A zero-day vulnerability has been discovered affecting WP GDPR Compliance. WP GDPR Compliance is a WordPress plugin that aids website owners become GDPR compliant. The plugin is one of the more popular GDRP plugins available with over 100,000 active installations. First seen roughly three weeks ago, the vulnerability used to gain access to WordPress sites and install backdoors. The plugin was removed earlier last week, however it was reinstated on November 7th after the release of version 1.4.3, which contained a patch for the vulnerability. Attackers are actively exploiting the vulnerability for anyone running version 1.4.2 and older. According to researchers, “attackers are targeting a WP GDPR Compliance bug that allows them to make a call to one of the plugin’s internal functions and change settings for both the plugin, but also for the entire WordPress CMS.” At the time of writing this article, there are two techniques using the vulnerability. In the first, the attacker uses the vulnerability to open the website’s registration system and will reset the default role for new accounts to administrator. The attacker will then create a new account that has usually been seen as “t2trollherten” and set back default user role for new accounts to subscriber. Public registration is then disabled and the attacker logs into their new account to install a backdoor on the site titled “wp-cache.php.” The backdoor contains a file manager, PHP eval() runner, and a terminal emulator. The second technique is quieter and involves using the GDPR compliance vulnerability. It’s used to add a new task to WP-Cron, which is the built-in task scheduler. The attacker will download and install the plugin, which is later used to upload another backdoor on the site. This backdoor is also named wp-cahe.php, but is different than the previous one. Even though the second scenario is supposed to be quieter, it actually caused the zero-day to be discovered. This is because on some sites, the attacker’s exploitation routine failed to delete the plugin and site owners saw that a new plugin appeared.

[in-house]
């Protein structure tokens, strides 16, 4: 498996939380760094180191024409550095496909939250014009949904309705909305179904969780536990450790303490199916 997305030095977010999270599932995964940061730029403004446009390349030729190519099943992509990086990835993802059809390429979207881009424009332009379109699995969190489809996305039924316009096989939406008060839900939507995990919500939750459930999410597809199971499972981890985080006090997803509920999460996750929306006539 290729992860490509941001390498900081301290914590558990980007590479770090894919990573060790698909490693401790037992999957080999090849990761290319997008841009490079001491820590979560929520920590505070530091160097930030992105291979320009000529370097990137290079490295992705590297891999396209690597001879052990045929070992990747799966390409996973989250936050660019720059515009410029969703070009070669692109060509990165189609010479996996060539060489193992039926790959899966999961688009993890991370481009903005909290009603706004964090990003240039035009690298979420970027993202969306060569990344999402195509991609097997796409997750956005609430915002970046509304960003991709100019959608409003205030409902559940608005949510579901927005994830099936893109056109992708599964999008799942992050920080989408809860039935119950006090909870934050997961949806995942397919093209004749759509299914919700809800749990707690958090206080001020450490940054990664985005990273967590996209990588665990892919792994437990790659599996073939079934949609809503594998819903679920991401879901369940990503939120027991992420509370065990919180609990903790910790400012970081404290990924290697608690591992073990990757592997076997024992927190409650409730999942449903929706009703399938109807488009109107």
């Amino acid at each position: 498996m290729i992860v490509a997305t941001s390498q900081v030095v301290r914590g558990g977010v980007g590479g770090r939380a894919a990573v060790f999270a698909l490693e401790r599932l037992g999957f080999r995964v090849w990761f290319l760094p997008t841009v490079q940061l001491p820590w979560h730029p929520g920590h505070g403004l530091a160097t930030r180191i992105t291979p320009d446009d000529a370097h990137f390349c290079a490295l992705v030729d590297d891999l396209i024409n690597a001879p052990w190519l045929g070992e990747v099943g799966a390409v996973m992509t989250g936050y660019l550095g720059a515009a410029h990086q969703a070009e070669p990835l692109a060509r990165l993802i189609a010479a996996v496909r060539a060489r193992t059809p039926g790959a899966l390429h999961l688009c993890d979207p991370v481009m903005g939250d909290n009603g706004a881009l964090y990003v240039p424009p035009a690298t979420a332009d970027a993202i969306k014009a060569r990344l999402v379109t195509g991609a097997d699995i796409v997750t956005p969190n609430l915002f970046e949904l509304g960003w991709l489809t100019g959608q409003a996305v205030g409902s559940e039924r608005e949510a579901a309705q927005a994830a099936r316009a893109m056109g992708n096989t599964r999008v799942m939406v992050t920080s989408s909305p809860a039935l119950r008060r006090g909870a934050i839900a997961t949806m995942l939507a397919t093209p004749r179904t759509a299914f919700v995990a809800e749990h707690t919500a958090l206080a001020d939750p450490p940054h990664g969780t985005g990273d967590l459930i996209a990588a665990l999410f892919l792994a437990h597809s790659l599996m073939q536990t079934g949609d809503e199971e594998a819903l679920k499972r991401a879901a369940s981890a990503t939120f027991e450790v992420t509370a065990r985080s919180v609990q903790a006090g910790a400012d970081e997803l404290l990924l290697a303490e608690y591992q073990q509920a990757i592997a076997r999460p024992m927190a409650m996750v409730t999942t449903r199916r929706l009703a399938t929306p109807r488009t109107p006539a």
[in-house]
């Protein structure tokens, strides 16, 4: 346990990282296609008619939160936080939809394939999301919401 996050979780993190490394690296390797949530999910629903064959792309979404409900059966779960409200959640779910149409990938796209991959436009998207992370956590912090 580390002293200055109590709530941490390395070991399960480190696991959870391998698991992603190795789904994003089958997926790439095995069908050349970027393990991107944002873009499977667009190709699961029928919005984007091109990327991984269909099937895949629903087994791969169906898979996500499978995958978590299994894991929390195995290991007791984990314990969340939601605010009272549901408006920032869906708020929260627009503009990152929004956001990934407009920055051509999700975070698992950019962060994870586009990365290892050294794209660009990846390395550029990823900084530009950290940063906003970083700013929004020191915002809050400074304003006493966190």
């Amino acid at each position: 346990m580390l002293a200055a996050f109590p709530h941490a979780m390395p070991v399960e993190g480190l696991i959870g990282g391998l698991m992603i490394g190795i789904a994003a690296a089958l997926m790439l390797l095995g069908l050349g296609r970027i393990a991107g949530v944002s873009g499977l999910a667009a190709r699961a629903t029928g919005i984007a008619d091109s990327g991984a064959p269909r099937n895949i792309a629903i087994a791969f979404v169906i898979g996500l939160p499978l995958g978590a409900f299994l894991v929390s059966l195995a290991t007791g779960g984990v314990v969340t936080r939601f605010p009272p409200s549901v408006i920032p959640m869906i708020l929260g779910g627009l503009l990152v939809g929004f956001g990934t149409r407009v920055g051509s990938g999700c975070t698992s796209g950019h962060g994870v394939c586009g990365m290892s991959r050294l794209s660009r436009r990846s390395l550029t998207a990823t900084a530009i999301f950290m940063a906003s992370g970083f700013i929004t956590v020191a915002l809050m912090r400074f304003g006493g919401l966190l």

For any users that believe to have been affected, users are advised to update to version 1.4.3. If a user runs an older version of the software, they are more susceptible to being attacked. WordPress automatically has plugin updates set to manual, which can cause havoc for a user who does not remember to update. It is possible to change the plugin update setting’s, but that could cause compatibility issues if the plugin does not work with the current system and updates automatically.